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A sales assistant arranges fruit in a supermarket in the Philippines. Photo: Veejay Villafranca/Bloomberg via Getty Images

Global food prices aren't leaving any wiggle room for bad harvests or demand spikes.

The state of play: A UN index of food prices "has reached its highest since September 2011, climbing almost 5% last month," reports Bloomberg. Another tracker of "prices from grains to sugar and coffee is up 70% in the past year."

Why it matters: The real threat comes in countries where large portions of the population live close to the edge of hunger, Axios' Bryan Walsh wrote.

  • Even in the U.S., rising prices hit the poorest Americans, who spend more than one-third of their income on food.
  • "The pain could be particularly pronounced in some of the poorest import-dependent nations," Bloomberg reports.

The big picture: COVID-related labor disruptions probably aren't helping, but climate change-related shifts in precipitation and temperatures are expected to lead to more volatile food production in the coming years, Axios' Andrew Freedman tells me.

  • That volatility can destabilize fragile countries. This already played out, studies show, with the Syrian Civil War, which began during a severe drought.
  • A study found that rising temperatures in countries of origin increased the number of people seeking asylum in the EU, Axios Science editor Alison Snyder noted.

Go deeper

Sep 8, 2021 - Health

WHO director calls for countries to halt booster shots through end of year

Expand chart
Data: Our World in Data. Map: Danielle Alberti/Axios

The World Health Organization on Wednesday doubled down on calls for wealthy countries with large supplies of coronavirus vaccines to forgo booster shots through the end of the year.

The big picture: The WHO director's comments come as the Biden administration weighs offering COVID booster shots later this month, and as a global vaccine disparity persists.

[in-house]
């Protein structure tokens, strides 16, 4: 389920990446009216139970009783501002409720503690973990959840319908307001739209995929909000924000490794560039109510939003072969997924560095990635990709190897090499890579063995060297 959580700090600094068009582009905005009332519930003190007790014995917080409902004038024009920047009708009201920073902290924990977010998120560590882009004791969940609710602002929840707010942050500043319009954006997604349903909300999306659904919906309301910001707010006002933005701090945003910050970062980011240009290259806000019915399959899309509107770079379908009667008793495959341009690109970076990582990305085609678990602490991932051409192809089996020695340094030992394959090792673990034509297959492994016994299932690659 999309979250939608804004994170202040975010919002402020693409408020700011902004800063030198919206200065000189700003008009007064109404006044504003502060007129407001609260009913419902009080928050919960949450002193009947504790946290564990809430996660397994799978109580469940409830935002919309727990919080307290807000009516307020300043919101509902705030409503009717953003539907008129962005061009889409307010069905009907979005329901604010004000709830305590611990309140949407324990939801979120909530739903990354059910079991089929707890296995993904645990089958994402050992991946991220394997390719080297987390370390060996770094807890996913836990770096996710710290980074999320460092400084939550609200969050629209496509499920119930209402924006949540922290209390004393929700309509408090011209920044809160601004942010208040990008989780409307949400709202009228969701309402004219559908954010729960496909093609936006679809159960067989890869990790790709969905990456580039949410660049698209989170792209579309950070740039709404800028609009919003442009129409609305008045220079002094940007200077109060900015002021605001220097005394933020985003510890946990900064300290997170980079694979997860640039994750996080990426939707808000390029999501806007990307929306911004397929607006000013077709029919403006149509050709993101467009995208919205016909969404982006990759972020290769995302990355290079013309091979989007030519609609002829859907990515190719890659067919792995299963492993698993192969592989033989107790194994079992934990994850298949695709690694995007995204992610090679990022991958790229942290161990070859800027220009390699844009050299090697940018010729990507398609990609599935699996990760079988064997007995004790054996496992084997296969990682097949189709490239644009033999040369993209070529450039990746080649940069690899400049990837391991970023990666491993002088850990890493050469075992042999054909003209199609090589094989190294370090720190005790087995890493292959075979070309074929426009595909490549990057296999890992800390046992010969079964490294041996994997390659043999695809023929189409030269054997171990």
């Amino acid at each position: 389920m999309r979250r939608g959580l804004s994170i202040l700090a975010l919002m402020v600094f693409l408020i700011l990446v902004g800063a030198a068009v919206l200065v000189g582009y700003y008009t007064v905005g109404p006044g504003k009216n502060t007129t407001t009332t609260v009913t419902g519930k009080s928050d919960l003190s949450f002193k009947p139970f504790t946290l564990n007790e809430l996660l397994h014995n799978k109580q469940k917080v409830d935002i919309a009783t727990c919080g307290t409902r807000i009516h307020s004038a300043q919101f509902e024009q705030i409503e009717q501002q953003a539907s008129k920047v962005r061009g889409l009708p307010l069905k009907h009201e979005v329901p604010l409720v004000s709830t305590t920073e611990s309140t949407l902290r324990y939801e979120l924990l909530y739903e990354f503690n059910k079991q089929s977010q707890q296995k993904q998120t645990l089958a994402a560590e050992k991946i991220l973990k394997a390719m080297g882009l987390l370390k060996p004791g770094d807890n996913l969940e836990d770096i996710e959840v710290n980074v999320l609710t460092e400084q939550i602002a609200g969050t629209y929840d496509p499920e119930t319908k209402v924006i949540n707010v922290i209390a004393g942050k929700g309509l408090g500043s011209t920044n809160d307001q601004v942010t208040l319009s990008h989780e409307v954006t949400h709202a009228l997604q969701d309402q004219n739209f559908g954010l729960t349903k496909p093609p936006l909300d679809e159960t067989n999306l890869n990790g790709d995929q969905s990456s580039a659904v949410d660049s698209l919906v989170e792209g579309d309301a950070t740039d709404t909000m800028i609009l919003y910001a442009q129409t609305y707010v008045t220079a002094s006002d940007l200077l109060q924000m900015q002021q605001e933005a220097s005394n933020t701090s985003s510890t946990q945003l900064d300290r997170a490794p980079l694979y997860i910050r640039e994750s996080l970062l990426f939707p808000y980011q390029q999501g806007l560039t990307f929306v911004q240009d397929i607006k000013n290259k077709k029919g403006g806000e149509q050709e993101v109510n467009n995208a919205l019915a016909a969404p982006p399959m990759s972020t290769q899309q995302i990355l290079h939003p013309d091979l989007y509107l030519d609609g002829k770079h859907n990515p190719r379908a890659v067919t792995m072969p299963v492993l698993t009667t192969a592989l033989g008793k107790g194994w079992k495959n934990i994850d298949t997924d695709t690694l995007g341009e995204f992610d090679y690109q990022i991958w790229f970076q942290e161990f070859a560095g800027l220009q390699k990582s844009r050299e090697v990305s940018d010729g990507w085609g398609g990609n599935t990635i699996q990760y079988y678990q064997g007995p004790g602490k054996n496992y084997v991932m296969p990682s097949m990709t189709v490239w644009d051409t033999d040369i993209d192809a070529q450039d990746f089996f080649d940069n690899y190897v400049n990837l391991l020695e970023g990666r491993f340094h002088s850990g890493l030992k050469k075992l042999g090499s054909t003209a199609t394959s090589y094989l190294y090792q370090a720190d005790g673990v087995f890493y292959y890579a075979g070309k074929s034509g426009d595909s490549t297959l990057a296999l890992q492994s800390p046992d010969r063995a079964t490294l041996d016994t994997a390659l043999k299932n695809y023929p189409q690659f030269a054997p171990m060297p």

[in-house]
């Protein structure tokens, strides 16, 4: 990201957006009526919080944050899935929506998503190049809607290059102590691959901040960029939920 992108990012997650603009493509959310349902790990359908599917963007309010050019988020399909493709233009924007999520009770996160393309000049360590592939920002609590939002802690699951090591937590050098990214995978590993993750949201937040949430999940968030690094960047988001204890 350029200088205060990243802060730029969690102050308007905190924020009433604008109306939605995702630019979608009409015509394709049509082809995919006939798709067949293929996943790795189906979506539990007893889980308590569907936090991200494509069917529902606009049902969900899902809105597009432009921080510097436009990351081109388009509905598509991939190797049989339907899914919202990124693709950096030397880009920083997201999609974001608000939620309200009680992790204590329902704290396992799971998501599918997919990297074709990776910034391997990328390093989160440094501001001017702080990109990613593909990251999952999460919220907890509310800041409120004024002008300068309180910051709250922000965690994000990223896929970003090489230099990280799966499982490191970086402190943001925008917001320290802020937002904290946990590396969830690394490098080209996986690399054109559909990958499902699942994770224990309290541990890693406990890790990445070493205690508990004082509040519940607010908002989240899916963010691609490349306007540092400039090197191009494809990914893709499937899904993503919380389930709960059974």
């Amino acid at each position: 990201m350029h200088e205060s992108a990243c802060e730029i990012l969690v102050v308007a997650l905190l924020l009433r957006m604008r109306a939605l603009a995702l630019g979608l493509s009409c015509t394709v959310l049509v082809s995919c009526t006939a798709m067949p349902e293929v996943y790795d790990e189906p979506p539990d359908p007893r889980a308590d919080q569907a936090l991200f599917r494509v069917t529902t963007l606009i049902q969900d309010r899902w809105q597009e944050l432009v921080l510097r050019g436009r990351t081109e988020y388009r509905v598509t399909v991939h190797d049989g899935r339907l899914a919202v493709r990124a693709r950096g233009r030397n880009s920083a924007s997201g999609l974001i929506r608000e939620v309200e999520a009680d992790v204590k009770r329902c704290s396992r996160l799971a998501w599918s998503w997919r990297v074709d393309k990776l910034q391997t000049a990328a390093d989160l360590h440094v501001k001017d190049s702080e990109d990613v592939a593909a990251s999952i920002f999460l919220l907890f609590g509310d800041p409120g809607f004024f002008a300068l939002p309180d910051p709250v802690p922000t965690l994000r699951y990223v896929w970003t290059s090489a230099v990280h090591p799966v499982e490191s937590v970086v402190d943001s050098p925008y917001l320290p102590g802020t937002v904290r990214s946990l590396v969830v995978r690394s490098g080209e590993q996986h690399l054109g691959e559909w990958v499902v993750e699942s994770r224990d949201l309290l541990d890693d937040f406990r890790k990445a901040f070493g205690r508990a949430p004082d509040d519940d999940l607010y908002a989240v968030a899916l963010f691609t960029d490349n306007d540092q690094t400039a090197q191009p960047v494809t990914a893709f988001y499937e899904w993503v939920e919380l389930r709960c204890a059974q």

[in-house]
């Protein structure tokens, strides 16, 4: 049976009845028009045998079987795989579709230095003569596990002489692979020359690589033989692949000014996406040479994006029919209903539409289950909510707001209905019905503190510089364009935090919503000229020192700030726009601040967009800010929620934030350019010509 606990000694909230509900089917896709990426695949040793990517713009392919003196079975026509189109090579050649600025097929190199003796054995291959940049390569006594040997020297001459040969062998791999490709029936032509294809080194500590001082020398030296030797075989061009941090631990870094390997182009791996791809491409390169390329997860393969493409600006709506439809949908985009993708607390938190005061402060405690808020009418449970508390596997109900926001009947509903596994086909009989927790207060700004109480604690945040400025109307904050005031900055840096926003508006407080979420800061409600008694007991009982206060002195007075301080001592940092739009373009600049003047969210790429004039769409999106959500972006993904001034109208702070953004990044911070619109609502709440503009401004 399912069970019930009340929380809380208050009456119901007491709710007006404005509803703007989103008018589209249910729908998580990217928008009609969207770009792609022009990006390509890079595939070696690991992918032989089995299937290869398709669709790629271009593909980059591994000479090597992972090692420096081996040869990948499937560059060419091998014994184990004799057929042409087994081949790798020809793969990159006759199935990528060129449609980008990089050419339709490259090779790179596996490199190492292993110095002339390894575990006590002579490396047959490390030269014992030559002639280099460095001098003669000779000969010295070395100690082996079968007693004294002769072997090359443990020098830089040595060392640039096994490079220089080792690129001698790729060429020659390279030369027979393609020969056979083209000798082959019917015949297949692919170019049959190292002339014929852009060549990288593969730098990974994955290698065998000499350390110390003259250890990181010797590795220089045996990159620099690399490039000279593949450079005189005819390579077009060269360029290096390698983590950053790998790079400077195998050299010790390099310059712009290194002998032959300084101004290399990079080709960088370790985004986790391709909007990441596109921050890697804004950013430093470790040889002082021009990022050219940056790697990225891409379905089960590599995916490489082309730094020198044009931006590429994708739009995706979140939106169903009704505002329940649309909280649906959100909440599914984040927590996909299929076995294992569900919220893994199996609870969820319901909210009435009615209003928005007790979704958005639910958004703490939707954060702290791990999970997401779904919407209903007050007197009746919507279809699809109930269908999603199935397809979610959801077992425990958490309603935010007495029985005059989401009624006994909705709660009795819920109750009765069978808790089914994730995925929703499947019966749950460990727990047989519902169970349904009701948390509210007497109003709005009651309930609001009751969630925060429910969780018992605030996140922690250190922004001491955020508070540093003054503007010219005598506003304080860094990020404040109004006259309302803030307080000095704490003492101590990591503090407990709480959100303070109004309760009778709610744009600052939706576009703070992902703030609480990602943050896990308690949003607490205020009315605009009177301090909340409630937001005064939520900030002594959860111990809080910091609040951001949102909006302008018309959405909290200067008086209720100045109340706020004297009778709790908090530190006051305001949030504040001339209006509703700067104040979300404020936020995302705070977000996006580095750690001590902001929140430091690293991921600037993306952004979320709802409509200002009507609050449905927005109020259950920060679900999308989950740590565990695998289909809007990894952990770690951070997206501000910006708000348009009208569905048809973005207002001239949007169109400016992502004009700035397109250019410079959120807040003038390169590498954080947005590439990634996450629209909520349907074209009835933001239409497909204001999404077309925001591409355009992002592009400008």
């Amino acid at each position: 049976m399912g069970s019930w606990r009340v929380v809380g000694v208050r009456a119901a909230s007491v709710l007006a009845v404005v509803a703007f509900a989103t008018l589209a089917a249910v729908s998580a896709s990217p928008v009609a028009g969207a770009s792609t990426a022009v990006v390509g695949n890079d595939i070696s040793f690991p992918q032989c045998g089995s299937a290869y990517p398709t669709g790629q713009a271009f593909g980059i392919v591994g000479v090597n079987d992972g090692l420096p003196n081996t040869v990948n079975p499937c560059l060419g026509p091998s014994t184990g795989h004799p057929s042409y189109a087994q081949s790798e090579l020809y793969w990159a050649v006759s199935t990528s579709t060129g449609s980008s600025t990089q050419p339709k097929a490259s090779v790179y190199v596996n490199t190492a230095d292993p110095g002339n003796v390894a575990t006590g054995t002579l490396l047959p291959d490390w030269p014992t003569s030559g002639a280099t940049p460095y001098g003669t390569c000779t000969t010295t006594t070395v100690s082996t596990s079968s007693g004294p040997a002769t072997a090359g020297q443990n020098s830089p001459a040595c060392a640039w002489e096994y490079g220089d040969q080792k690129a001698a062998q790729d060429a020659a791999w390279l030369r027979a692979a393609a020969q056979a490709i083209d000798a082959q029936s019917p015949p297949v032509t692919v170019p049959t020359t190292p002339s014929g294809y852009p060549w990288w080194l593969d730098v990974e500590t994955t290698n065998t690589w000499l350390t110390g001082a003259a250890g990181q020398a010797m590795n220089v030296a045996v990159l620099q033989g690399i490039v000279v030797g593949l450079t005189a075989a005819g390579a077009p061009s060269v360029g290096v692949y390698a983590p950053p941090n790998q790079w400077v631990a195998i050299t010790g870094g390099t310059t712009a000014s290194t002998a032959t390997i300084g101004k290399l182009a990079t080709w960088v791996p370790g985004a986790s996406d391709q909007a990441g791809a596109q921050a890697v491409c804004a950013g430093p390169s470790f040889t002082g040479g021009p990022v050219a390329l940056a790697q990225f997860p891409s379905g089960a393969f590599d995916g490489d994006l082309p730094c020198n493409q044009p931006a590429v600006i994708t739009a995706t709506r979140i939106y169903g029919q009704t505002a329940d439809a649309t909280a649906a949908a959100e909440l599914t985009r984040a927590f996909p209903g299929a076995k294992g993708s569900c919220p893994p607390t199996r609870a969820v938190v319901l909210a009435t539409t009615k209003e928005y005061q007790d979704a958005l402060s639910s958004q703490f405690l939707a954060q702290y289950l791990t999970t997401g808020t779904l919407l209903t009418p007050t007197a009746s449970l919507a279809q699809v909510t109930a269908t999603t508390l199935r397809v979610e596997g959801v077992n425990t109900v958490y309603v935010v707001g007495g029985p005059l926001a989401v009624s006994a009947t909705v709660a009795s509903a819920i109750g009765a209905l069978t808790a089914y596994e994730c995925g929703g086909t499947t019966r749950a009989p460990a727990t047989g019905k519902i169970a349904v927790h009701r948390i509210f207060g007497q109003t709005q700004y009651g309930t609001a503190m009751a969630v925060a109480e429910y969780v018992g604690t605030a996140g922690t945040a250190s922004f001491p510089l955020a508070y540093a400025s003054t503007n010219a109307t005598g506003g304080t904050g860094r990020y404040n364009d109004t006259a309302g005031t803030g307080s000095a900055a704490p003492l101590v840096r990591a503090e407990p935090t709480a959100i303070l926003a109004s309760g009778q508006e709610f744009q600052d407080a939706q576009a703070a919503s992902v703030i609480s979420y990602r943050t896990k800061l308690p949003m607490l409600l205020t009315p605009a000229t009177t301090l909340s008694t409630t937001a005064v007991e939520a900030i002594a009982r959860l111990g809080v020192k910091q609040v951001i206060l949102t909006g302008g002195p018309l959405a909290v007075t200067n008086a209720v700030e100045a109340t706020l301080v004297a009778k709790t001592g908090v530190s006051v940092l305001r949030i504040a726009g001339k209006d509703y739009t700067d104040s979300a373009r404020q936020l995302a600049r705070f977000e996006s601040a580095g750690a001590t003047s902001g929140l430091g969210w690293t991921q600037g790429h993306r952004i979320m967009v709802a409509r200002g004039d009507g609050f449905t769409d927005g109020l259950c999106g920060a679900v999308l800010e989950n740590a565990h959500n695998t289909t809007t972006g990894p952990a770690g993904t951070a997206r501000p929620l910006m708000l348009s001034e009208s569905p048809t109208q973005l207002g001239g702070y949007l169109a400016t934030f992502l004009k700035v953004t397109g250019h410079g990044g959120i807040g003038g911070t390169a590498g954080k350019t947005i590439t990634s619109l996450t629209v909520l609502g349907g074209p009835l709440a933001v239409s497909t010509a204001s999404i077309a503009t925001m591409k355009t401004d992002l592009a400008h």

35 mins ago - Politics & Policy

Republicans’ secret lobbying

Illustration: Shoshana Gordon/Axios

The five Senate Republicans who helped negotiate and draft the $1.2 trillion bipartisan infrastructure bill have been privately courting their Republican colleagues to pass the measure in the House.

Why it matters: House GOP leaders are actively urging their members to oppose the bill. The senators are working to undercut that effort as Monday shapes up as a do-or-die moment for the bipartisan bill.

CBC members nix border visit

A Haitian migrant carries a toddler on his shoulders today as he crosses the Rio Grande River. Photo: Pedro Pardo/AFP via Getty Images

Several members of the Congressional Black Caucus weighed visiting the U.S.-Mexico border this week to investigate the conditions faced by Haitian migrants and protest allegations of inhumane treatment by U.S. agents.

Why it matters: It's a thorny proposition both in terms of timing and messaging. Going assures a new wave of negative headlines for President Biden amid sinking popularity. And with congressional deadlines in the coming days over infrastructure, a possible government shutdown and debt-limit crisis, Democrats can't afford to lose any votes in the House.